Lloyd P. George

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Lloyd P. George was sustained as a member of the First Quorum of the Seventy on October 1988. He was released in October 1994. He also served in the Church as a bishop, stake president, regional representative and as president of the Arizona Tempe Mission. He also served as a missionary to the Piute Indians on the Kanosh Indian Reservation.

George was born on September 17, 1920, in Kanosh, Utah. He and his wife, Leola, were the parents of three children. His education at Brigham Young University was discontinued due to the outbreak of World War II and he enlisted in the US Air Force. During his career, he had a grocery business, a mercantile business, and a cattle enterprise. later he was a real estate broker.

George died on May 13, 1996.

The Ensign magazine shares a compelling story of an affliction George was healed of due to faith in his patriarchal blessing:

“I stammered and stuttered terribly in my youth,” he said. “Up until the time I went on my mission I had never given a talk. I couldn’t participate when called upon in school. People would ask my name, and I couldn’t answer.
His parents, Preal and Artimissia, sent him to speech teachers and therapists, but they couldn’t help him. Then, when he was eleven years old, he was given a patriarchal blessing in the hope that it would provide him encouragement.
“My patriarchal blessing noted my problem and said, ‘Know this, that the Lord loves you and wants you to be happy.’ The patriarch then said, ‘I rebuke this condition and say unto you that you will go out into the world and preach the gospel with force to a waiting world.’”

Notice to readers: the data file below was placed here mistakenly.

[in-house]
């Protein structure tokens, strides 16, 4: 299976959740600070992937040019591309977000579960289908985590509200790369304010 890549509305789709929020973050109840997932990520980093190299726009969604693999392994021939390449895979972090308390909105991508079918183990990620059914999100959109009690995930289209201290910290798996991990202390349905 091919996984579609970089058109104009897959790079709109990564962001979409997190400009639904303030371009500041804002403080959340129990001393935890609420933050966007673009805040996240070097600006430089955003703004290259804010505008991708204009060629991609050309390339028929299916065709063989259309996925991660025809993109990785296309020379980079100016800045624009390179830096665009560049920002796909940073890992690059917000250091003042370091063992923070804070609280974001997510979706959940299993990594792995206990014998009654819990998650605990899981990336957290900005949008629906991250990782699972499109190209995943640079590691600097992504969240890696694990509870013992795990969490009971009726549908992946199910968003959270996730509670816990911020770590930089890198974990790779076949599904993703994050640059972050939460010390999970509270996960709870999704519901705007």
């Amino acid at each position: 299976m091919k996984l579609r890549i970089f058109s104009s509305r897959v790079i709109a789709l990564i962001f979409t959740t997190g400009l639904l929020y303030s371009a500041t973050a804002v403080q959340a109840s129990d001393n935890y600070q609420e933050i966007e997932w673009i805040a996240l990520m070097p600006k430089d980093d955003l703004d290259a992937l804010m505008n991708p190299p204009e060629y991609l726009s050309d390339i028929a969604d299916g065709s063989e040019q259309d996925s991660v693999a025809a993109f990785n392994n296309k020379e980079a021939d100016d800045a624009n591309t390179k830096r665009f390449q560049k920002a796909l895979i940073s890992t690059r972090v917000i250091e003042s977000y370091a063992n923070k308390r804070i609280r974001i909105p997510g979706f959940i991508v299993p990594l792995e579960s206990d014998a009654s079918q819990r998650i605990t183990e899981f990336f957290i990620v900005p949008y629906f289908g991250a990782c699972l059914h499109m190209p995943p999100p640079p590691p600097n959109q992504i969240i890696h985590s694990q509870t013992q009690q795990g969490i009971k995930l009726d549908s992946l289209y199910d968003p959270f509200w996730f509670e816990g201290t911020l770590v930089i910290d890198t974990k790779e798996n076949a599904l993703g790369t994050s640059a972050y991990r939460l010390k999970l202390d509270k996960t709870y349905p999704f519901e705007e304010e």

In time, Elder George accepted a call to the Southern States Mission. Still suffering from his affliction, he couldn’t speak when he tried to present the gospel. His companion had to take over for him. His mission president later admitted that he’d thought, “Unless the Lord comes to the rescue of that young man, he won’t be any good to me, and I’ll have to send him home.”
After a month of being unable to communicate with those he visited, he prayed, “Lord, it’s now or never. Help me now, or I go back home.” Then he fasted.
His speech began to improve. “We had been holding weekly cottage meetings with five elderly women,” Elder George said. “At the next meeting I was able to speak fairly well. Afterward my companion said, ‘What happened to you tonight? Ordinarily I couldn’t turn you on, and tonight I couldn’t turn you off.’ . . .
“I was transferred out of the area, and about six months later when I could really speak and preach, I went back and visited those five elderly investigators at another cottage meeting,” he recalled. “They sat through that meeting and just cried and cried.”[1]